The Mystery Of Mother Shipton & Her Link To My Recent Find

Favourite Finds


Welcome to this week's instalment of 'Blog Post Monday'.

In North Yorkshire, nestled just outside of the lovely town of Knaresborough, you'll find the birthplace of Ursula Southeil, or as she's more famously known, Mother Shipton.  Born in 1488, Mother Shipton is England's most famous prophetess.  During her lifetime she made several premonitions about some of the most significant historical events to take place in England, including the Great Fire of London and the Spanish Armada.  This week's post is about the life of Mother Shipton and how a rather fascinating recent find of mine links in with her story. 

So, as always, get that kettle on and get your crystal balls out as we take a look at the story behind my recent find and its link to Yorkshire's own, Mother Shipton... 


Image:  my 19th century Mother Shipton souvenir find


I should probably begin by telling you a little bit about the fascinating piece that I found which has been the basis of my research into the Mother Shipton story.  This piece dates from the 19th century and is carved from bone.  You'll see that the carving is a figure of a woman and that woman is, Mother Shipton.


Image:  my 19th century Mother Shipton souvenir find


Mother Shipton is remembered as such an important local phenomenon in her hometown of Knaresborough, that the remains of the cave in which she lived, situated close to the Petrifying Well, can still be visited today.  It is in fact the oldest tourist attraction to charge a fee in England, and has been operated since 1630.  And, it will have been during a visit to this tourist attraction in the 19th century that someone will have decided to buy a souvenir to remember their visit.  But, this was no ordinary souvenir, this was a good luck charm and a rare survivor today!


Image:  Mother Shipton


Mother Shipton began her life in a cave in a Knaresborough woodland in 1488. Her mother, a 15-year-old Agatha Soothtale, gave birth to her during a violent thunderstorm.  Sources suggest she was born deformed and ugly with a hunchback and bulging eyes.  They also described her as having a cackle rather than a cry when she was born.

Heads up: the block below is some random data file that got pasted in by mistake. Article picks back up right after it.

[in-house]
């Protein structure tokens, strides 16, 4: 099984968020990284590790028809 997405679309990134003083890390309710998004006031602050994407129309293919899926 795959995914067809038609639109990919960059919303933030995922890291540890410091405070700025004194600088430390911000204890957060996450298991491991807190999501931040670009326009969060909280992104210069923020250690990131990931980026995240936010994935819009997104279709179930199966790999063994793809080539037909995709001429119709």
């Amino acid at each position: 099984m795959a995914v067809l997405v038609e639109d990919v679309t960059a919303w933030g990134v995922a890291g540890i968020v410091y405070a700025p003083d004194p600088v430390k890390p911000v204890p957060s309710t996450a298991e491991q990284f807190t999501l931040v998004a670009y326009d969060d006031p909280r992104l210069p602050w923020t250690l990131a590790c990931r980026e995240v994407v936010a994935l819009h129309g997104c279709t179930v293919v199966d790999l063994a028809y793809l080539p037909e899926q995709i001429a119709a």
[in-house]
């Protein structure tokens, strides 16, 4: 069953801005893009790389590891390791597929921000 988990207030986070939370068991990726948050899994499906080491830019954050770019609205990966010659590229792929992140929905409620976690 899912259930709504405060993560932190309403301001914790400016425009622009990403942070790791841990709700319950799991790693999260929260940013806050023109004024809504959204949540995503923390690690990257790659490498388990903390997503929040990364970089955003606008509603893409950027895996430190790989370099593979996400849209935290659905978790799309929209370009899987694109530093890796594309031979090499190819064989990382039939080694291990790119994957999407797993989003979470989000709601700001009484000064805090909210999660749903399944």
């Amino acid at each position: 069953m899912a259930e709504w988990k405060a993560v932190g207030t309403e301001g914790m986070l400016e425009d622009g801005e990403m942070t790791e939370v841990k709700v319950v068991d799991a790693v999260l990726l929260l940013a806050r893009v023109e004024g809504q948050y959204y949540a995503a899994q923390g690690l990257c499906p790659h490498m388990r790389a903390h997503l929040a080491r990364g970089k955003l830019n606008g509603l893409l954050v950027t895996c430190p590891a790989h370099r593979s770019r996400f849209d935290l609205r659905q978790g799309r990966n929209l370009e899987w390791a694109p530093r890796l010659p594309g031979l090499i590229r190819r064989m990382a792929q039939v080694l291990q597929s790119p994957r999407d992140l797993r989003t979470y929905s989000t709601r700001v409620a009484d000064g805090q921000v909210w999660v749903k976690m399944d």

Image:  Mother Shipton's Cave 


Agatha was a destitute young mother and was unable to support her daughter, Ursula.  Rumours began circulating the town and both Agatha and Ursula became ostracised from the local community.  Some believed that Ursula's conception was the work of the Devil, with many accusing Agatha of being a witch.


Image:  Mother Shipton's Cave


Both Agatha and Ursula were forced into the forest of Knaresborough as pariahs.  Young Agatha, alone and without any means to support herself or her child, raised Ursula in a cave on the banks of the River Nidd.  The cave in which they sheltered just so happened to contain a pool which was well known to locals for being shaped like a skull, which only added fuel to the scare-mongering fire.


Image:  Mother Shipton 


Two years later, the Abbott of Beverley became aware of the situation and offered assistance.  Urusla was subsequently handed to a local family who looked after her, whilst Agatha was taken away to a distant nunnery in Nottinghamshire, never to be seen again. 


Image:  Mother Shipton's house


Ursula remained in the local area, however, her appearance and behaviour was said to have been strange and attracted much ridicule from others in the town.  Rumours had begun of strange and unexplained phenomenon’s occurring in retaliation to those who dared to ridicule or demonise her.